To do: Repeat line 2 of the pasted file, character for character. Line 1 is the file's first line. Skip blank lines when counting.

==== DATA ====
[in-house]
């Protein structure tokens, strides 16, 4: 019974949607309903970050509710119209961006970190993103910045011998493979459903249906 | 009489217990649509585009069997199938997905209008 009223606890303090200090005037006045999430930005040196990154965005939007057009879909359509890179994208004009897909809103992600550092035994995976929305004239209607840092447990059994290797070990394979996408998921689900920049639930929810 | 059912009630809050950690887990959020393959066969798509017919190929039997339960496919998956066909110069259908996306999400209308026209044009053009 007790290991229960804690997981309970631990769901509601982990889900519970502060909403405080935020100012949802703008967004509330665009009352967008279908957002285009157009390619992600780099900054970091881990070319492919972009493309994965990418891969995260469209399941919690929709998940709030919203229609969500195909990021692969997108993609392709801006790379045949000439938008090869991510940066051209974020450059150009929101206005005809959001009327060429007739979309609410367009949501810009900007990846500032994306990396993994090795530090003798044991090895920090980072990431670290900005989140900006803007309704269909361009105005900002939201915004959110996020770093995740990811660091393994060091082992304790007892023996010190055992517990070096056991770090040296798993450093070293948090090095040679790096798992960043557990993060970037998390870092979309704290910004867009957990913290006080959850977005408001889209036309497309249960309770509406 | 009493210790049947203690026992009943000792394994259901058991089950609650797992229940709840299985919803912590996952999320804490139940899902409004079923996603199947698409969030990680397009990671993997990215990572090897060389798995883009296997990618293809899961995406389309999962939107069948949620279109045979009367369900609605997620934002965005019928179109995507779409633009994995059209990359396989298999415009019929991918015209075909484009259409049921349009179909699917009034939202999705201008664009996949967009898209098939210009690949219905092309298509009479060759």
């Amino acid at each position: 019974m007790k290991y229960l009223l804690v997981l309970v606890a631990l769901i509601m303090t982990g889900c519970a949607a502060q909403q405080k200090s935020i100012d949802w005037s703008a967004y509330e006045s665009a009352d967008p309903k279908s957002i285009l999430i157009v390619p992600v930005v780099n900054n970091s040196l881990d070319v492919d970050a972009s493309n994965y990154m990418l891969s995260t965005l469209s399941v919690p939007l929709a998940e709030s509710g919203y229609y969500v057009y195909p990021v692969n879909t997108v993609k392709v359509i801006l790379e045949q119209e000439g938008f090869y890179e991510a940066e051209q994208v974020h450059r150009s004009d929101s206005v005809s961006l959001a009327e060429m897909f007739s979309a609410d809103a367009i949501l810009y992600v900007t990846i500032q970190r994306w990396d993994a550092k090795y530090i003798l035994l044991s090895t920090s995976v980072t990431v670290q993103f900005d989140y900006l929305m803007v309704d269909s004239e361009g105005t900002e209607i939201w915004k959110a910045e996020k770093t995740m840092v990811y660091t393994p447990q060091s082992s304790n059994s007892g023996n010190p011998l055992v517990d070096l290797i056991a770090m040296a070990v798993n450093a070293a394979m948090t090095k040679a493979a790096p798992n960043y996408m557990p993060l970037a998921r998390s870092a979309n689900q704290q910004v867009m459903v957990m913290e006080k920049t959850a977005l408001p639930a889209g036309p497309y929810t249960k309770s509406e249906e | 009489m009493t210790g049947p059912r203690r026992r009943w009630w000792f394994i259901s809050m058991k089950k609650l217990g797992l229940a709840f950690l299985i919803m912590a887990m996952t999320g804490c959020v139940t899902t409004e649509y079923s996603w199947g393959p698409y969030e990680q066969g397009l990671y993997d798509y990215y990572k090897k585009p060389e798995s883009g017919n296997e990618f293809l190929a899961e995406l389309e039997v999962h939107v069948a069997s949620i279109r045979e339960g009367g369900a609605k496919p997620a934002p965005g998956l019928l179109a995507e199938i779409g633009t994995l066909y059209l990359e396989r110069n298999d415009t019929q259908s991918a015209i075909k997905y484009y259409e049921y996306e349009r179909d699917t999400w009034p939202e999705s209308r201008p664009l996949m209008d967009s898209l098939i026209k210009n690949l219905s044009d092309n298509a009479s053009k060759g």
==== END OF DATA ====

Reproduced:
């Protein structure tokens, strides 16, 4: 019974949607309903970050509710119209961006970190993103910045011998493979459903249906 | 009489217990649509585009069997199938997905209008 009223606890303090200090005037006045999430930005040196990154965005939007057009879909359509890179994208004009897909809103992600550092035994995976929305004239209607840092447990059994290797070990394979996408998921689900920049639930929810 | 059912009630809050950690887990959020393959066969798509017919190929039997339960496919998956066909110069259908996306999400209308026209044009053009 007790290991229960804690997981309970631990769901509601982990889900519970502060909403405080935020100012949802703008967004509330665009009352967008279908957002285009157009390619992600780099900054970091881990070319492919972009493309994965990418891969995260469209399941919690929709998940709030919203229609969500195909990021692969997108993609392709801006790379045949000439938008090869991510940066051209974020450059150009929101206005005809959001009327060429007739979309609410367009949501810009900007990846500032994306990396993994090795530090003798044991090895920090980072990431670290900005989140900006803007309704269909361009105005900002939201915004959110996020770093995740990811660091393994060091082992304790007892023996010190055992517990070096056991770090040296798993450093070293948090090095040679790096798992960043557990993060970037998390870092979309704290910004867009957990913290006080959850977005408001889209036309497309249960309770509406 | 009493210790049947203690026992009943000792394994259901058991089950609650797992229940709840299985919803912590996952999320804490139940899902409004079923996603199947698409969030990680397009990671993997990215990572090897060389798995883009296997990618293809899961995406389309999962939107069948949620279109045979009367369900609605997620934002965005019928179109995507779409633009994995059209990359396989298999415009019929991918015209075909484009259409049921349009179909699917009034939202999705201008664009996949967009898209098939210009690949219905092309298509009479060759």